Ministry of Silly Talk

We Interrupt this broadcast to share some silly talk.

Yesterday, this painting sold for $450,312,500.00. Diagram 1

Diagram 1
Diagram 1

It’s attributed to Leonardo Da Vinci. As you’ve seen, and will continue to see, we have considerable respect for Mr. Da Vinci.

There are fair questions being asked about whether it is by Da Vinci. We won’t be questioning the authenticity of the work here.

What is curious is Christie’s promotion of the use of the ‘Golden Ratio’ (we use the Φ symbol) in the catalog for the painting… Diagrams 2 & 3

Diagram 2
Diagram 2
Diagram 3
Diagram 3

and the dismissal of the use and value of the ‘Golden Ratio’ by art critic Jerry Saltz

“Christie’s marketing has played the “golden ratio” card heavily here. The golden section or golden ratio is said to have been developed almost 2500 years ago and was widely employed in ancient Greek art — which had a huge influence in the Renaissance. Basically, it’s a mathematical system of measuring space whereby rectangles and proportions within the painting can in turn be divided into an almost endless, fractal series of repeating smaller rectangles, squares, ovals, and the like. Christie’s painting is riddled with this proportion.”

Mr. Saltz then writes-

“However, I’d imagine that no great artist worth their name would stoop to being this obvious, especially this far into their career when they had total freedom to do whatever they liked and had a lifetime of always doing that in increasingly original ways. All those enthralled by the Salvatore Mundi being a perfect golden section need to get a grip and see that the golden section can be imposed one way or another on almost any image. Leonardo, who was nothing if not an inventor every time out, would have been laughed out of Italy.”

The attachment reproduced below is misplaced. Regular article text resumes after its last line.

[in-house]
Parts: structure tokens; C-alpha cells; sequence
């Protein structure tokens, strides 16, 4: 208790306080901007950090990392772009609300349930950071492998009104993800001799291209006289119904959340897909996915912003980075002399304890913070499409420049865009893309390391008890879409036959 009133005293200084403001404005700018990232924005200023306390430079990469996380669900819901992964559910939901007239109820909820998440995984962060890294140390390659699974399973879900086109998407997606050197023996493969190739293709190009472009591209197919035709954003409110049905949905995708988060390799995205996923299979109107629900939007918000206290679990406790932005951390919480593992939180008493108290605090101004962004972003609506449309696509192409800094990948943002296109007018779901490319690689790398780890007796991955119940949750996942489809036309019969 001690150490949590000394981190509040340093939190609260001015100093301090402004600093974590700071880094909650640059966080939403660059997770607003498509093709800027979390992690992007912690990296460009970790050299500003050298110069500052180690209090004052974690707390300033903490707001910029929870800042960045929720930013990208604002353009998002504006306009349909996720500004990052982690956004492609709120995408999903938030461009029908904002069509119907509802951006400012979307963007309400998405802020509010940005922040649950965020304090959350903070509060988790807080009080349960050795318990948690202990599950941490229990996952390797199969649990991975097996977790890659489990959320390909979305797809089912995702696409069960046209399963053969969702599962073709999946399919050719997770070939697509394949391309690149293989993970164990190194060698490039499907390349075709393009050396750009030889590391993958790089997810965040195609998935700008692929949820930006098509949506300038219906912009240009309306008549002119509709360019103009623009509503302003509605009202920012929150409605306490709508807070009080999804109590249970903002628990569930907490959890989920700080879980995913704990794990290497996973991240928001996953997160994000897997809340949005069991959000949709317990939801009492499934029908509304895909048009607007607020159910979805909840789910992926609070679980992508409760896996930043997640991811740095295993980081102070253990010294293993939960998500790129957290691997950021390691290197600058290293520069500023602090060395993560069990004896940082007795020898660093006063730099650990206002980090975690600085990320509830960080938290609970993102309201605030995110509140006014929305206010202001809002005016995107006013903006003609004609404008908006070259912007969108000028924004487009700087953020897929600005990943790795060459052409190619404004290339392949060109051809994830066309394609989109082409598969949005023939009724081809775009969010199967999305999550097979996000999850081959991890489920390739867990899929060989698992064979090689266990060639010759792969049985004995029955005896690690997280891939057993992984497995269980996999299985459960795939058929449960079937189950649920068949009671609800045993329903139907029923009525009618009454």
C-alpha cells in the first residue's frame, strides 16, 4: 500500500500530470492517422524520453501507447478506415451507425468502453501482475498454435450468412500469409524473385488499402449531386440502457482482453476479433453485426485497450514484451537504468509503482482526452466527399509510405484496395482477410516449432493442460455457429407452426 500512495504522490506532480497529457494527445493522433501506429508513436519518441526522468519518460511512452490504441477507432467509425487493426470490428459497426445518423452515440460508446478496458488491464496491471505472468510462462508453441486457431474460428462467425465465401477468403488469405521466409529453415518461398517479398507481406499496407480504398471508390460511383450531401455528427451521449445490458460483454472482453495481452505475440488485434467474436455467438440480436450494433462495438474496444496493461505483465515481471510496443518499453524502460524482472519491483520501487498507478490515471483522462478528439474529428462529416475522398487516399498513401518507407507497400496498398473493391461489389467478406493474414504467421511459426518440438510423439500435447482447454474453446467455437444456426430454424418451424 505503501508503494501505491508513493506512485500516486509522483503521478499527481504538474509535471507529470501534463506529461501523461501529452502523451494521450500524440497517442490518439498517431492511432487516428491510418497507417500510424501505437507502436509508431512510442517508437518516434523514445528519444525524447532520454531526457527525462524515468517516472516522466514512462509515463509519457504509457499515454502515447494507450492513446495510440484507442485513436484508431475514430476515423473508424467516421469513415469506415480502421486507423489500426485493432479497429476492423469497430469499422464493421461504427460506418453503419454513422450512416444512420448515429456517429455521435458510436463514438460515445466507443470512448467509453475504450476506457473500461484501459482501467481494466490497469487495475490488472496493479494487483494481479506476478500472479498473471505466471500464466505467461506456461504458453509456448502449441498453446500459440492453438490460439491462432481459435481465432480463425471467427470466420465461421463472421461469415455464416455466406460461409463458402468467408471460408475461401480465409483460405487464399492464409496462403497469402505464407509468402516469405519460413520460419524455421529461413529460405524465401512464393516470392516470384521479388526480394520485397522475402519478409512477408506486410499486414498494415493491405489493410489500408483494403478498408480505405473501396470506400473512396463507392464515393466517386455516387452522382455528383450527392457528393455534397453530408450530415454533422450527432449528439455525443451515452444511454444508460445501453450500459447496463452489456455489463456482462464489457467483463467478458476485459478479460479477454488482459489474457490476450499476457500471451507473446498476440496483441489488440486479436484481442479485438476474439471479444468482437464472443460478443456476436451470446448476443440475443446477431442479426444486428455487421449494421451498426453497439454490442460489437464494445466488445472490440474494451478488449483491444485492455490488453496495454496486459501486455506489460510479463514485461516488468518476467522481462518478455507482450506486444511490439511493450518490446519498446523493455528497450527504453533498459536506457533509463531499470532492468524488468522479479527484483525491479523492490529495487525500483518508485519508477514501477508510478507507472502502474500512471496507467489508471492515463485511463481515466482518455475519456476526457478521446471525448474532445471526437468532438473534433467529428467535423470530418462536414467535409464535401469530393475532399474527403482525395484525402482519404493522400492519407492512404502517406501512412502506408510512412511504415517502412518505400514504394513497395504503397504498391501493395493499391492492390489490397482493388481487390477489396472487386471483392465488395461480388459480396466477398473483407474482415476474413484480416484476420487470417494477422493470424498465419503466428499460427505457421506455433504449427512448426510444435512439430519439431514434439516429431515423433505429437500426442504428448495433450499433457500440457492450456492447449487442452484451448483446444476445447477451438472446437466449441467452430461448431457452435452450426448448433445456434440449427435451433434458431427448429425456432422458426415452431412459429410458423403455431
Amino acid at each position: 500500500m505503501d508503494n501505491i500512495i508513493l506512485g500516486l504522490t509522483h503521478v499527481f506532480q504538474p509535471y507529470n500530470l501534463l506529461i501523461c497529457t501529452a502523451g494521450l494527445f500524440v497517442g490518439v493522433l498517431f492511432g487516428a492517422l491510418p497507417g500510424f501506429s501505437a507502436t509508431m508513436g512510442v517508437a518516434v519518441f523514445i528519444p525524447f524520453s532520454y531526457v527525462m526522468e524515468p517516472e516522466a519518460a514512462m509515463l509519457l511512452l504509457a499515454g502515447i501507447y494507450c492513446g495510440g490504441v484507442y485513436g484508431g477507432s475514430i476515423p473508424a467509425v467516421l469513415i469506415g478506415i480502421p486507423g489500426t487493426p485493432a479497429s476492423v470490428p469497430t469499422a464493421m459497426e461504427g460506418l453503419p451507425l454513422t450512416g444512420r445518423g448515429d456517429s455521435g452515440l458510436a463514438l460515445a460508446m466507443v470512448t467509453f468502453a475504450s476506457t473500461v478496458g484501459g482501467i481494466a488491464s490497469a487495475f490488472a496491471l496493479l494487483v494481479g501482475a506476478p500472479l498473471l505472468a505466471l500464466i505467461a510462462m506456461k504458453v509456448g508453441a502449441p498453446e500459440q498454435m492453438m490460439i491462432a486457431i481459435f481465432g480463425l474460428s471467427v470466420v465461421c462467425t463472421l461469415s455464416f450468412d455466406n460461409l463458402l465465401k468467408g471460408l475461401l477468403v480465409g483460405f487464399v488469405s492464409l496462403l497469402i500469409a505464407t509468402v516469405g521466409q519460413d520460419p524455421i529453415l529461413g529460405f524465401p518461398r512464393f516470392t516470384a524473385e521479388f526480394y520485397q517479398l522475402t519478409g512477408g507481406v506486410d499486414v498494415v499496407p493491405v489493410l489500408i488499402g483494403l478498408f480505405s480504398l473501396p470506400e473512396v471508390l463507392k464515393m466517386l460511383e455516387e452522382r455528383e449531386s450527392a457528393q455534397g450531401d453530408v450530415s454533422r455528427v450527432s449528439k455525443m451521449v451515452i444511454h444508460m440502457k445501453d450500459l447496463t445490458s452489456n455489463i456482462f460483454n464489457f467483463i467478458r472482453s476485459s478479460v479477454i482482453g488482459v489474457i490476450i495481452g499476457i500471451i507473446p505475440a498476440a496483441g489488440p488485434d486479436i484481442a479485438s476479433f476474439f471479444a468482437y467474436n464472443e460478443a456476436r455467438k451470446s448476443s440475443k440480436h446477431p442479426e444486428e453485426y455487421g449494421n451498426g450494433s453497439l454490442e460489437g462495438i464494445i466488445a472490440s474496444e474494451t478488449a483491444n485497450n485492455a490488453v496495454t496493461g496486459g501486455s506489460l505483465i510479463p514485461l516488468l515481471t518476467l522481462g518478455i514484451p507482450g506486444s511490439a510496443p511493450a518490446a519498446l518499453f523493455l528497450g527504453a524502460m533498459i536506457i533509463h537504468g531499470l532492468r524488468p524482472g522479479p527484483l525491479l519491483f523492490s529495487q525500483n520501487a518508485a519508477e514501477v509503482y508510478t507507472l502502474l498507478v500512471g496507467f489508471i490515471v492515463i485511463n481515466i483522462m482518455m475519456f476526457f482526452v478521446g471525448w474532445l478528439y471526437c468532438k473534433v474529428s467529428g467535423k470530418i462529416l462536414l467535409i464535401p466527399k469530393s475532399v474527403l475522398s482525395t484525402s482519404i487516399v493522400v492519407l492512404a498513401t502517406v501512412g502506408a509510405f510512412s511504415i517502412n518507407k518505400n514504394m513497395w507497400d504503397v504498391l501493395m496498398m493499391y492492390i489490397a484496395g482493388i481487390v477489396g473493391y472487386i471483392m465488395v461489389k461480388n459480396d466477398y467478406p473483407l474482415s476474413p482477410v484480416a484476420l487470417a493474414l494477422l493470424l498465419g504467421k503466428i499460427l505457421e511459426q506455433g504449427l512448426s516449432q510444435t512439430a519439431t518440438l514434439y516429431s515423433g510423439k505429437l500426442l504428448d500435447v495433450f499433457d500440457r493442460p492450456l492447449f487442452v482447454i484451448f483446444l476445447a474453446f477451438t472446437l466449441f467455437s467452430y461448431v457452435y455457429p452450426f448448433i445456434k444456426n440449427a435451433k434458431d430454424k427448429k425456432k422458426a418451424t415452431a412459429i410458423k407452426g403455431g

This is a fair point. The evidence Christie’s offers shows the Φ ratio overlaid on the face. This can be accomplished with any face in full frontal view. The rectangle over the jeweled filigree is a Φ rectangle. The rectangle over the hand appears to have the ratio 1:2.618 or two squares and a horizontal Φ rectangle. The square over the orb doesn’t include the top of the orb.**  Diagram 4

Diagram 4
Diagram 4

Worth repeating:

“However, I’d imagine that no great artist worth their name would stoop to being this obvious, especially this far into their career when they had total freedom to do whatever they liked and had a lifetime of always doing that in increasingly original ways.”

Well, we’ll see about that. There’s nothing obvious about the Christie’s diagram except that you can find any ratio you want, on any object, if it does not have to relate back to the whole.

The painting is 17.9 x 25.8 inches (45.7 x 65.7 cm) which is 5/16” (.76 cm in width*) away from a √2 rectangleDiagram 5

Diagram 5
Diagram 5

Diagram 5 does not prove anything except, perhaps, that the experts on all sides could do a little more homework on this topic.

“To develop a complete mind, study the science of art, study the art of science. Learn how to see. Realize that everything connects to everything else.”

– Leonardo Da Vinci

We will be looking at Da Vinci in the next few posts…

* The substrate is a walnut panel that cracked and buckled (vertically) over the years. This would shorten the width of the panel.

**Yes, the face diagram holds the other three (hand, orb & filigree). It just seems forced and unrelated to the whole.